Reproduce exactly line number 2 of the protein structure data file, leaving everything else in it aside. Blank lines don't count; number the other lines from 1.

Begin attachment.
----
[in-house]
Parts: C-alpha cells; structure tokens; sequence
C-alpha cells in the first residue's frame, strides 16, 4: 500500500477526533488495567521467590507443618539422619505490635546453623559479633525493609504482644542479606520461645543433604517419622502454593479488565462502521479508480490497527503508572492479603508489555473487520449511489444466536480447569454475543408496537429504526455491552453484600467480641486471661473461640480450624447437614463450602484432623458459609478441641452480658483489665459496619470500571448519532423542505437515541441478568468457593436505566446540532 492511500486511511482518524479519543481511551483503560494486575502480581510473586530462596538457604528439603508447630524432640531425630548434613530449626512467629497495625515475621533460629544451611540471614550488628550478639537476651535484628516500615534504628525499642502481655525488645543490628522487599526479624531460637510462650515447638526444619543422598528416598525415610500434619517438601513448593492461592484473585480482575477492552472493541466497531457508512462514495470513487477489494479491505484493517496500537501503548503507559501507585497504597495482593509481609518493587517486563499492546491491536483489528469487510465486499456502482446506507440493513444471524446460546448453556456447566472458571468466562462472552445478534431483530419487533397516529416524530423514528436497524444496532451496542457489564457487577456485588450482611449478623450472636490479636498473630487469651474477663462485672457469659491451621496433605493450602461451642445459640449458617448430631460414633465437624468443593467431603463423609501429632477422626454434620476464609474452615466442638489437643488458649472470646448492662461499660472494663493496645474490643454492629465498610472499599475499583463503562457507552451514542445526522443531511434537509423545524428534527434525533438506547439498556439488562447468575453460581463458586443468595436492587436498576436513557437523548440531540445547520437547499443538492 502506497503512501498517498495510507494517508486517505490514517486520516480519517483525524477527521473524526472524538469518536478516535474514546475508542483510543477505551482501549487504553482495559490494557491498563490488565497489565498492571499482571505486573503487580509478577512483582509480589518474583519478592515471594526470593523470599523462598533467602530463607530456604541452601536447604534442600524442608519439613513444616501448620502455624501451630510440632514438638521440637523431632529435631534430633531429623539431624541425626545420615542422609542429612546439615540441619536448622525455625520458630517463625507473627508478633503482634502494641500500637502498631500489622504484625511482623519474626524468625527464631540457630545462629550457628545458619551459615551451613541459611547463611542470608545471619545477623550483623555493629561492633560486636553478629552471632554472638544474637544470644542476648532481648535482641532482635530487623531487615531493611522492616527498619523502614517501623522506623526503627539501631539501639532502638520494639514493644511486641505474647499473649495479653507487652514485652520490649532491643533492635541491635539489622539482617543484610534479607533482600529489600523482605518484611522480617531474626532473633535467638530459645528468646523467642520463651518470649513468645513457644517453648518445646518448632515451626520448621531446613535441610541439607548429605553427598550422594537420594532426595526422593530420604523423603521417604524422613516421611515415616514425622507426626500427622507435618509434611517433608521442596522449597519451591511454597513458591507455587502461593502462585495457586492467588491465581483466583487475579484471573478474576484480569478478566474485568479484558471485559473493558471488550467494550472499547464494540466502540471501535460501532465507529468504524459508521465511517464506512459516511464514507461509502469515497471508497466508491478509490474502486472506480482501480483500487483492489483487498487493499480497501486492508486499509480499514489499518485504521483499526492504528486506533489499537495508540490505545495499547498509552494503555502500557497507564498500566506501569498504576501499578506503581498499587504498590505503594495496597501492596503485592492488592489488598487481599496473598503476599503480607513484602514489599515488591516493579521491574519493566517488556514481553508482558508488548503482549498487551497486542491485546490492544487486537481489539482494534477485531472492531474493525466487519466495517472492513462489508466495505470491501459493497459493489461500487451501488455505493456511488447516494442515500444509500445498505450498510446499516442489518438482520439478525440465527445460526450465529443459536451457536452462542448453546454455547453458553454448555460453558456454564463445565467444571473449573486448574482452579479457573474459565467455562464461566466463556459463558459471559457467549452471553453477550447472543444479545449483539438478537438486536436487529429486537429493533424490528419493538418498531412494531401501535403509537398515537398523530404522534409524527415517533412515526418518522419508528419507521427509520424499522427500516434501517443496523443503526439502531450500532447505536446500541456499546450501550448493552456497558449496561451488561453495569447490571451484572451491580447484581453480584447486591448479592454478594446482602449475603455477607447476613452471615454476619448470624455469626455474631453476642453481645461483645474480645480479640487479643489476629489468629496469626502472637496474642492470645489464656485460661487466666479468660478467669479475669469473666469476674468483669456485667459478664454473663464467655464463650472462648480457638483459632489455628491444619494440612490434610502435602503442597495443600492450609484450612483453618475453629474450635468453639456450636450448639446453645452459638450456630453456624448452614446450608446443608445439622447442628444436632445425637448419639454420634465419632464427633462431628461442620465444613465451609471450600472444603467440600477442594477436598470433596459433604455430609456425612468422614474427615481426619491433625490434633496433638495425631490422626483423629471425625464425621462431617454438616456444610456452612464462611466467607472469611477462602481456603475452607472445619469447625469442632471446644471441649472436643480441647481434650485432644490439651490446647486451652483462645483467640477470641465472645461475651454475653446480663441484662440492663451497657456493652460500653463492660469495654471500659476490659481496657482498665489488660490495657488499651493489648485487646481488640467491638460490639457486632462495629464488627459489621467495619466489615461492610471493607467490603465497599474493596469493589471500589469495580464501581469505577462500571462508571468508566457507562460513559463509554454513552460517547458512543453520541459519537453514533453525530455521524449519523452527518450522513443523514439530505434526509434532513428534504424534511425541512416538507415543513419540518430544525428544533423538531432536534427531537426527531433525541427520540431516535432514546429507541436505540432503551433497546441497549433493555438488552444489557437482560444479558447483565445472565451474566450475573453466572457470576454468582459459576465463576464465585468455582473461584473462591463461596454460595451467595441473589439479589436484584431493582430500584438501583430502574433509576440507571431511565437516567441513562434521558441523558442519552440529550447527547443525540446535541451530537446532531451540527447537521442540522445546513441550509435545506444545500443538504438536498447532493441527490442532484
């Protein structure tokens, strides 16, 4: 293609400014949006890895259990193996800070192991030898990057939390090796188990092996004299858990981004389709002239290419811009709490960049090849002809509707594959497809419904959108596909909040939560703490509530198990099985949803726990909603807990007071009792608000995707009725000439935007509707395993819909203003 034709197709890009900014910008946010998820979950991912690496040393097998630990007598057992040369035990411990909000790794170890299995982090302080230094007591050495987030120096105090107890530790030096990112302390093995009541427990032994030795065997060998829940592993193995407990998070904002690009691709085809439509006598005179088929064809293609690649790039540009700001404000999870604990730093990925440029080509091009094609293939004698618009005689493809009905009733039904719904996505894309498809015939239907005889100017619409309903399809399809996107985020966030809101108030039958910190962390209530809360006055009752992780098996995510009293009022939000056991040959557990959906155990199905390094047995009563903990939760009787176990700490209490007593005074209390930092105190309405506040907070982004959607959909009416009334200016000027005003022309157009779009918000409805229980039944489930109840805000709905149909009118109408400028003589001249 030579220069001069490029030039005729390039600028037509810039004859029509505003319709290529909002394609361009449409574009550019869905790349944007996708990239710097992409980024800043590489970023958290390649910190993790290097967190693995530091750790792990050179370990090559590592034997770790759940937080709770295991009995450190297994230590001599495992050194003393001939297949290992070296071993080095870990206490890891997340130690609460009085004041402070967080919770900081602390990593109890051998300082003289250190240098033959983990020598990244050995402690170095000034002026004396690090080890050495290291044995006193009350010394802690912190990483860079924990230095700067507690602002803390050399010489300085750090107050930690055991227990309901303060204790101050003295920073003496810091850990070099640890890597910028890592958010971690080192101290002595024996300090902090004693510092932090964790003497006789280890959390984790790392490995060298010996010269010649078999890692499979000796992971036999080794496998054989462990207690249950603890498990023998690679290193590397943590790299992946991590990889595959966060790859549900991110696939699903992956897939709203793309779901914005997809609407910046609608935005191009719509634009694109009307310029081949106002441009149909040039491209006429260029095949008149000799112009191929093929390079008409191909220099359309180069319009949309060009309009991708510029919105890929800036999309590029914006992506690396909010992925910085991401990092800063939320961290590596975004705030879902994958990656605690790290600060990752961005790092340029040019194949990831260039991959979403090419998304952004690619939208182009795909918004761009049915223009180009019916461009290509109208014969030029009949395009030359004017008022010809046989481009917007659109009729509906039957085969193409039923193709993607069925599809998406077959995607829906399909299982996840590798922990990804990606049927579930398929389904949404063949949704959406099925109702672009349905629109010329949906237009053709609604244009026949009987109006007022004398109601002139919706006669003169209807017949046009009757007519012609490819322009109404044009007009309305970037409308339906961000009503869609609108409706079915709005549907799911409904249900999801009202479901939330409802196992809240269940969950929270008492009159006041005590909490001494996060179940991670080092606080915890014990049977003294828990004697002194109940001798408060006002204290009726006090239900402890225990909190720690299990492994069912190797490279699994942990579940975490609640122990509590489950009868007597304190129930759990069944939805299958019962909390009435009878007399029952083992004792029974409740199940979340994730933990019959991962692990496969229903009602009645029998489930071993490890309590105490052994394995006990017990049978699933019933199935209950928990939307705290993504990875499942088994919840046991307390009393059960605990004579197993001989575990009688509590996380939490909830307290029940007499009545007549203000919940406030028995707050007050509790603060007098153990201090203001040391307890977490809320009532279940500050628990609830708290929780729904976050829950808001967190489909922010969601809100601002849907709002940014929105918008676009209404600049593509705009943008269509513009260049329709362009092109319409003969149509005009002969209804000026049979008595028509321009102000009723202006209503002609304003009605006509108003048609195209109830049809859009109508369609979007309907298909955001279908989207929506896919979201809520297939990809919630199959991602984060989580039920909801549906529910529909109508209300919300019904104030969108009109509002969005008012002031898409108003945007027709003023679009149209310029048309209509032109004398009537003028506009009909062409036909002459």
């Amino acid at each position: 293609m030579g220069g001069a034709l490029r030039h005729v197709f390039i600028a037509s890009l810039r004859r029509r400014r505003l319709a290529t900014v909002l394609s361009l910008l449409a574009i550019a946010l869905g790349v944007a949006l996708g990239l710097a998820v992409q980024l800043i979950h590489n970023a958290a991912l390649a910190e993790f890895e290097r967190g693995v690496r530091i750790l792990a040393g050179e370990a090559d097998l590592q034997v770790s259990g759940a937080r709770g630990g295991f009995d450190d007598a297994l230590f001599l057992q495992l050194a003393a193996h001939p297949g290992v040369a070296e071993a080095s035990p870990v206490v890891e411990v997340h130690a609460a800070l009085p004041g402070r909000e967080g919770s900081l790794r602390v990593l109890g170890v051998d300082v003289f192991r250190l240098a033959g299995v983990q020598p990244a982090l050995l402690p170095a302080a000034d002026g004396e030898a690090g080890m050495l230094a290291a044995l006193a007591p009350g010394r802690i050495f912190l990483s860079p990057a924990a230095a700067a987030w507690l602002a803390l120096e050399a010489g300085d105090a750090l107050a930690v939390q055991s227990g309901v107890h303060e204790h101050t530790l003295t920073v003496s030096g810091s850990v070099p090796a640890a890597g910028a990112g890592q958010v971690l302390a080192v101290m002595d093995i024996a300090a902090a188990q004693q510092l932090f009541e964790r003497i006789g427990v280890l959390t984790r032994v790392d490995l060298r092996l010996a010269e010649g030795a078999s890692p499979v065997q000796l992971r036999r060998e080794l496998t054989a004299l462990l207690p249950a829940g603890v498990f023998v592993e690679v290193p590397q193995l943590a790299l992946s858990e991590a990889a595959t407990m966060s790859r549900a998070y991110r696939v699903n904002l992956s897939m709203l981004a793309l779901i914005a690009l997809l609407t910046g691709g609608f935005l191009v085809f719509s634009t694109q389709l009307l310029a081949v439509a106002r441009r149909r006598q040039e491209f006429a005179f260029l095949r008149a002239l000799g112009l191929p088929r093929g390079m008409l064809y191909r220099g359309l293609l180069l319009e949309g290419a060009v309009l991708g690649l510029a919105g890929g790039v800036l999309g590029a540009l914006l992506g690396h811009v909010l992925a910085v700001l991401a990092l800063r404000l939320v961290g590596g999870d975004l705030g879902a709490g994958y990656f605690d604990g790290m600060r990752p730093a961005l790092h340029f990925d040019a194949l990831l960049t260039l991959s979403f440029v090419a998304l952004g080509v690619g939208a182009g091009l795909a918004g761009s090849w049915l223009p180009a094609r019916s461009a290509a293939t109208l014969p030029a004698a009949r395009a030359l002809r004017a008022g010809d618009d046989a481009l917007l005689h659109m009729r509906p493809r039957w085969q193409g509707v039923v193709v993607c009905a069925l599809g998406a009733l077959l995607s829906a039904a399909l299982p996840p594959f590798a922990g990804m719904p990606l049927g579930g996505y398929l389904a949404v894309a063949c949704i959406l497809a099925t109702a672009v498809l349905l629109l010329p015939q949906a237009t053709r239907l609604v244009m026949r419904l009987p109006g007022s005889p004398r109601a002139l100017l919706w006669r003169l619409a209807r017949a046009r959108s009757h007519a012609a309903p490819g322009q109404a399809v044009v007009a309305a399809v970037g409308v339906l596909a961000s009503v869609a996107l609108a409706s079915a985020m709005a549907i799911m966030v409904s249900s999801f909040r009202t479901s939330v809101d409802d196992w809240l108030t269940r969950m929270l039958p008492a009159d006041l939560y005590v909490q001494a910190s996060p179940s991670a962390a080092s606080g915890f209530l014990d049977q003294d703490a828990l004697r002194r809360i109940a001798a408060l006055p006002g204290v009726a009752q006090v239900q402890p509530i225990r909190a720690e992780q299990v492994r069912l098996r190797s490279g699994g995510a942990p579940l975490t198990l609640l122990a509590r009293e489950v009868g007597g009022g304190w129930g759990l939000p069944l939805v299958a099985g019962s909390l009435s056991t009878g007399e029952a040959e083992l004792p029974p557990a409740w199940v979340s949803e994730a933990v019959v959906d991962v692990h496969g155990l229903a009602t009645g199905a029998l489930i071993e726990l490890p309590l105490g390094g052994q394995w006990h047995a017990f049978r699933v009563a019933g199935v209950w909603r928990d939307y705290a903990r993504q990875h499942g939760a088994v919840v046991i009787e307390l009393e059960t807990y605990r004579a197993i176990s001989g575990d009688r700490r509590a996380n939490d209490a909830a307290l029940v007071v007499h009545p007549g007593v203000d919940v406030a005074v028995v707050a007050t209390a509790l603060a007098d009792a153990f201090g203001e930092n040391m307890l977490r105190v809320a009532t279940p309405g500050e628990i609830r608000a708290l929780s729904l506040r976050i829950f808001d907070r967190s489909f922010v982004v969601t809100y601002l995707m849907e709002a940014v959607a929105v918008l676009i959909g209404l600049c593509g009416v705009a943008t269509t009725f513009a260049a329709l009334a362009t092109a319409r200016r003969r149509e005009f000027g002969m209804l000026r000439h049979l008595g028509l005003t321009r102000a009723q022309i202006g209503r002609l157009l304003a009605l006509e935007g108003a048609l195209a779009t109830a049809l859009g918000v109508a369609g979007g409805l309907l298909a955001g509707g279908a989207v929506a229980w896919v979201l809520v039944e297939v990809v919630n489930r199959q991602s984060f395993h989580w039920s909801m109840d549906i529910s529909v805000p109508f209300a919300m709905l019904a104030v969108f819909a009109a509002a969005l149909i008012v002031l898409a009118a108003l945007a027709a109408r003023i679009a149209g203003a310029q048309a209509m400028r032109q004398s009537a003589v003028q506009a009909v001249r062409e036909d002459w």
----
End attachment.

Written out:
Parts: C-alpha cells; structure tokens; sequence